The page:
U.S. Markets closed

Banking executive left his six-figure job to teach Americans about money

In 2012, Jason Vitug quit his job in banking and went on a mission to better educate Americans about their finances. With help from a successful crowdfunding campaign, Vitug founded the personal finance question-and-answer site Phroogal.com. This summer, he’s taking his mission on the road, embarking on his second cross-country financial education tour, with plans to visit 50 states in 107 days.

Vitug joined us to chat about his latest road trip and his new book, “You Only Live Once: The Roadmap to Financial Wellness and a Purposeful Life.

Yahoo Finance: What made you want to give up a six-figure corporate job and launch your own business?

Jason Vitug: I worked in financial services for over 7 years. Three of those years, I was vice president of marketing for Reach Federal Credit Union in Menlo Park, Calif. I found I out I was selected as successor to the CEO. That gave me a moment where I asked myself, is this the trajectory I want for my life? Instead of taking the role, I decided to quit. And I went backpacking around the world, 20 countries in 12 months. That’s when I really had my ‘ah ha’ moment. I’m living my dream lifestyle. How can I help others live theirs?

YF: You started with Phroogal.com, which is kind of like a Q&A forum for personal finance questions. Where did that idea come from?

JV: During my travels, a lot of people were telling me that I was just [doing well] because I was an American. But I knew the reality back home in the US. If you aren’t making the right financial decisions, chances are you aren’t living your dream financial lifestyle. I had this vision to make it easier for people to get access to financial tools and resources and be part of a network where people could exchange ideas freely. I raised $78,501 through Indiegogo for the platform and Phroogal.com was born.

YF: What gave you the idea to go on a cross-country tour?

JV: I knew that my generation, millennials, are social both online and offline. Technology is important and it’s about convenience and accessibility but we also want social interaction. That’s how the road to financial wellness came to be. It was combining my passion for travel, personal finance and engaging with individuals. I thought what better way to break the social taboo about money than to kick it out on the road? Get it out of the confines of classrooms and workshops.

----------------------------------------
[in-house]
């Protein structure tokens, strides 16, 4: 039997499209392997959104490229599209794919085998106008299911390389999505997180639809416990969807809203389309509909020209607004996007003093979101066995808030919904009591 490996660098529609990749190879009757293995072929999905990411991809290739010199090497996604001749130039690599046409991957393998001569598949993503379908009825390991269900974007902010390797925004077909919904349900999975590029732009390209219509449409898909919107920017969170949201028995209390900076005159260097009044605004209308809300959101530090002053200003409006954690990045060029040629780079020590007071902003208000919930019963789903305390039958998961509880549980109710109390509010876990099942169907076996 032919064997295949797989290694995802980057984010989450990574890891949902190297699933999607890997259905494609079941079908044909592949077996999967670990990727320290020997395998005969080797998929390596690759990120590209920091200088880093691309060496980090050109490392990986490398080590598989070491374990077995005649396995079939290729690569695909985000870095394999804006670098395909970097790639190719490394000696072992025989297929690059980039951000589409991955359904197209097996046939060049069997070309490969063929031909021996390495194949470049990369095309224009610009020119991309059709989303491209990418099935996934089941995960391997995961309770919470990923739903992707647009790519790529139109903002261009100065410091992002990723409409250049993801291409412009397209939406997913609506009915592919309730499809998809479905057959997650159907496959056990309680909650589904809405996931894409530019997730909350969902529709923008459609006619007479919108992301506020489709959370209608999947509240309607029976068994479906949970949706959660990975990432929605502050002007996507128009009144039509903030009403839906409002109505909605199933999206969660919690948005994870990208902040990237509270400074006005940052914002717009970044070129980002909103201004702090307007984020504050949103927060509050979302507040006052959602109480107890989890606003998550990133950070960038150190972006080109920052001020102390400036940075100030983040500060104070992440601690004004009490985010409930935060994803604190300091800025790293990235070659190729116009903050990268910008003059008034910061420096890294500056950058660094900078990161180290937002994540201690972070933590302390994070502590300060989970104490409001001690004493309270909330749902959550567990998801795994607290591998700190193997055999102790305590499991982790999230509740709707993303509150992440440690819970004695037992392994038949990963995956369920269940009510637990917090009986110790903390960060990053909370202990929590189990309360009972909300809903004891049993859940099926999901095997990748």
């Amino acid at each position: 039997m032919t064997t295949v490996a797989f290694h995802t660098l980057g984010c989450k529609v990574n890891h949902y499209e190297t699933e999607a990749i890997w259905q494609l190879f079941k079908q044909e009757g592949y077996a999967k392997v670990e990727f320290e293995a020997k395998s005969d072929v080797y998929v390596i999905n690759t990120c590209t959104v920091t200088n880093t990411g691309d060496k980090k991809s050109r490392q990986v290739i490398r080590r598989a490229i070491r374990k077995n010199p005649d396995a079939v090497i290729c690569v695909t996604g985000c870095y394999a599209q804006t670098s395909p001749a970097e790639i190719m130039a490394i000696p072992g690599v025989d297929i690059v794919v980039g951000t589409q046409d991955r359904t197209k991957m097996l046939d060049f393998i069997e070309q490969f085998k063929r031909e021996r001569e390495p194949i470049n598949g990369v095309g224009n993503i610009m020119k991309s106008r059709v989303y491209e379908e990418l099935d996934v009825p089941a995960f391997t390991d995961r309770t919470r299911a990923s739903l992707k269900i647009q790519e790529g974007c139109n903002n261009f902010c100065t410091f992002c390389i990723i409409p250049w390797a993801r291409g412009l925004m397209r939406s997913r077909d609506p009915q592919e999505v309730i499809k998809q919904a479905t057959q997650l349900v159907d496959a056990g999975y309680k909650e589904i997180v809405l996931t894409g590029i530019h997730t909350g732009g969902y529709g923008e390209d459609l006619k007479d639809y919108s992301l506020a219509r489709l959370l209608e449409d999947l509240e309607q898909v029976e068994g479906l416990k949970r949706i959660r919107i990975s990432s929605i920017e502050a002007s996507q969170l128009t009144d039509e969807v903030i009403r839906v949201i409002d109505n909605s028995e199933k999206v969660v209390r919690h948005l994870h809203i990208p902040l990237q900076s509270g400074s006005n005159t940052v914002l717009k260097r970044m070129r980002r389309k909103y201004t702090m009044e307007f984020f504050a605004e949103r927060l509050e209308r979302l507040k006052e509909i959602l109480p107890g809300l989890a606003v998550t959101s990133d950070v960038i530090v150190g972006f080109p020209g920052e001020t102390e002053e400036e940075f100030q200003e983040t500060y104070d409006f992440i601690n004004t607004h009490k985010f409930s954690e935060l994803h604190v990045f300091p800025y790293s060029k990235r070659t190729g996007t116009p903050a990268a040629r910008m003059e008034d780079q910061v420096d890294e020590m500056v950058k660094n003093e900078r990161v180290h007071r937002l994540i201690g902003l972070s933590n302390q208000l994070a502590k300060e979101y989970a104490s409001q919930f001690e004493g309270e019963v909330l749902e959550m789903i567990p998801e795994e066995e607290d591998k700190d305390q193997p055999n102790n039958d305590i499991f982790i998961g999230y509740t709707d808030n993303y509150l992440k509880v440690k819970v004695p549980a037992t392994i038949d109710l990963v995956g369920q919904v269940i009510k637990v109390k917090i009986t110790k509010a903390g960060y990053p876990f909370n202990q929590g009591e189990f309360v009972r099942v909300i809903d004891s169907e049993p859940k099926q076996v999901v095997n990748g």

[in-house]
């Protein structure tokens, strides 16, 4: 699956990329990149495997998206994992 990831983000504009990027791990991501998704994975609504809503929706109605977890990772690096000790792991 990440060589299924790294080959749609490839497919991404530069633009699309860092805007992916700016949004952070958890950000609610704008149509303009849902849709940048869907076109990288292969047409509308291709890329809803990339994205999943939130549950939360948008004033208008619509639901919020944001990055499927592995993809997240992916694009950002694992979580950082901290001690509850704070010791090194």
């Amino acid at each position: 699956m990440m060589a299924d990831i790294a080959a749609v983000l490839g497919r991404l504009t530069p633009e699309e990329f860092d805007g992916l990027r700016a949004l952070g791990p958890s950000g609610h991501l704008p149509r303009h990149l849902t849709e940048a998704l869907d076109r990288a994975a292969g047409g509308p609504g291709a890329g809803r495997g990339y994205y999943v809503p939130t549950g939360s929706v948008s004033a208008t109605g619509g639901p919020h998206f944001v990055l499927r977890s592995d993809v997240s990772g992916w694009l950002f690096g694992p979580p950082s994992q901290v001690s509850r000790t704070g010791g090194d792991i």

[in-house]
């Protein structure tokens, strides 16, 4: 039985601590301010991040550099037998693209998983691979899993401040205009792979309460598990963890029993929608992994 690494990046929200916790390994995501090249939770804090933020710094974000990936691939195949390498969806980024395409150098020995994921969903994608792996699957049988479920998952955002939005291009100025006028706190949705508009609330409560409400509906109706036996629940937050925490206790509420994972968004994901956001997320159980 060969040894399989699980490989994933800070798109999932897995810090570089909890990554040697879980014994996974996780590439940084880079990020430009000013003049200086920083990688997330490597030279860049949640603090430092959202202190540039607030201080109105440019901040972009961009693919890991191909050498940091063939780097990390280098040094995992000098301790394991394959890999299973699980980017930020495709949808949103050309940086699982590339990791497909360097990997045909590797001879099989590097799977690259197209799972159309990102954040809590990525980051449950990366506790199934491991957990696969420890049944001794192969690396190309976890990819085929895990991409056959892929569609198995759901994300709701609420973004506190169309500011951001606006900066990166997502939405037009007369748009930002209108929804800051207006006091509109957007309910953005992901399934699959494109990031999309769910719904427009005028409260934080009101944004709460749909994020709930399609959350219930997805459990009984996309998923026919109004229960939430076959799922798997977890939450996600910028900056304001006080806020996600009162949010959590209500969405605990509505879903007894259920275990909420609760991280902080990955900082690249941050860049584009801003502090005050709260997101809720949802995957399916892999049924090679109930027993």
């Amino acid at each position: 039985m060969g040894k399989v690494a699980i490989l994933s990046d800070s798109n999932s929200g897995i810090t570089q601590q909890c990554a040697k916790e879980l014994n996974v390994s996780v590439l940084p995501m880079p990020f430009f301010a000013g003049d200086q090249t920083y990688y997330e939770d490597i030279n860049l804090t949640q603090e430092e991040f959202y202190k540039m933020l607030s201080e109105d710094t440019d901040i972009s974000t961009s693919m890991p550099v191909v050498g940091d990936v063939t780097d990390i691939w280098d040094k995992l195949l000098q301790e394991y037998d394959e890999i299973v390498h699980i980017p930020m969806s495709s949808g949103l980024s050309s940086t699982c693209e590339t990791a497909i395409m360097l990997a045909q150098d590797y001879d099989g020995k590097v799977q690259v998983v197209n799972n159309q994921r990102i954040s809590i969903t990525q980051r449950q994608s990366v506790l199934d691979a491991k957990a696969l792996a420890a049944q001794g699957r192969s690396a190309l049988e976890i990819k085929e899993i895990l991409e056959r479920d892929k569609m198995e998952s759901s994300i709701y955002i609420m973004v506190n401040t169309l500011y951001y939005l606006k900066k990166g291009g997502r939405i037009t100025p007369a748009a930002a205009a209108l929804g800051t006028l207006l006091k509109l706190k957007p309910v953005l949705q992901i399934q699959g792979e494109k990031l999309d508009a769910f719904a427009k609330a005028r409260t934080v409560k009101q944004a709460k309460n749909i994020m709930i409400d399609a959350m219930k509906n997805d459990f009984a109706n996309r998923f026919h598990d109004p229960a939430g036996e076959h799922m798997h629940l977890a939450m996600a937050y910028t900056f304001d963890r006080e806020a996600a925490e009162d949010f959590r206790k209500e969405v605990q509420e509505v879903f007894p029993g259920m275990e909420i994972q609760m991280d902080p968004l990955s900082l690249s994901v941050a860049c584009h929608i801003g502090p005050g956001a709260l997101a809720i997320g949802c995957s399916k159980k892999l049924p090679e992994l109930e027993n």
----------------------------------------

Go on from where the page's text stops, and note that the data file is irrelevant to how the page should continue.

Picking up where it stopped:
YF: How do you fund the tour?

JV: We have great sponsors, including local credit unions, nonprofit organizations and this year USAA is a sponsor as well. Each location has specific sponsors. It’s about going local and connecting people to local resources.

YF: You did a much shorter tour last year, which was your first time testing out the road trip idea. How do you avoid burnout on a 107-day road trip?

JV: Last year, on the first tour, we drove 10,000 miles in 30 days. That was exhausting. I was running on adrenaline. It hit me a month after the tour ended. I couldn’t get out of bed. This time around, it’s spread out. We start in June and end at the end of September. Now there’s time for us to really enjoy cities, enjoy the scenery.

YF: What kind of events can people expect on the tour?

JV: We have experts and speakers in each city that host talks, but we also go out on the road and stop people in the streets to talk about money. I want to do things that are more fun and interesting. I’ve got crazy ideas like going up in a hot air balloon and talking with an expert about planning for retirement. I want to go spelunking down into a cave and talking to an expert about financial pitfalls.

To find out if The Financial Wellness tour is stopping in your town, check out www.theroadtofinancialwellness.com.